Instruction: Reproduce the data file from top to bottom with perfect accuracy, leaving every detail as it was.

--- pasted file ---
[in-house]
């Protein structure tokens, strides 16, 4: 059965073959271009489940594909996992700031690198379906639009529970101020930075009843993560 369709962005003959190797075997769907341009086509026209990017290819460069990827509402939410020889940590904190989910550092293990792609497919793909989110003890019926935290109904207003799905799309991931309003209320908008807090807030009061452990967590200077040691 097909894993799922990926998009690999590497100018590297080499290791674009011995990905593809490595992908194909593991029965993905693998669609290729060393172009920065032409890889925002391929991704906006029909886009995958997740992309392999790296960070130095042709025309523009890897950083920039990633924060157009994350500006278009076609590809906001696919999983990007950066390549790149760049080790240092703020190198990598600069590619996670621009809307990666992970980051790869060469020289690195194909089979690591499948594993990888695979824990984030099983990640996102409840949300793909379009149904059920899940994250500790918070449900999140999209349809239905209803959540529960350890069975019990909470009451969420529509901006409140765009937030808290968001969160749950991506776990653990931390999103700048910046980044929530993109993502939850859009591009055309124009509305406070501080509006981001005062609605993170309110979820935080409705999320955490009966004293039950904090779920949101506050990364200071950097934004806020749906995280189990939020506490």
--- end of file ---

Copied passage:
[in-house]
């Protein structure tokens, strides 16, 4: 059965073959271009489940594909996992700031690198379906639009529970101020930075009843993560 369709962005003959190797075997769907341009086509026209990017290819460069990827509402939410020889940590904190989910550092293990792609497919793909989110003890019926935290109904207003799905799309991931309003209320908008807090807030009061452990967590200077040691 097909894993799922990926998009690999590497100018590297080499290791674009011995990905593809490595992908194909593991029965993905693998669609290729060393172009920065032409890889925002391929991704906006029909886009995958997740992309392999790296960070130095042709025309523009890897950083920039990633924060157009994350500006278009076609590809906001696919999983990007950066390549790149760049080790240092703020190198990598600069590619996670621009809307990666992970980051790869060469020289690195194909089979690591499948594993990888695979824990984030099983990640996102409840949300793909379009149904059920899940994250500790918070449900999140999209349809239905209803959540529960350890069975019990909470009451969420529509901006409140765009937030808290968001969160749950991506776990653990931390999103700048910046980044929530993109993502939850859009591009055309124009509305406070501080509006981001005062609605993170309110979820935080409705999320955490009966004293039950904090779920949101506050990364200071950097934004806020749906995280189990939020506490």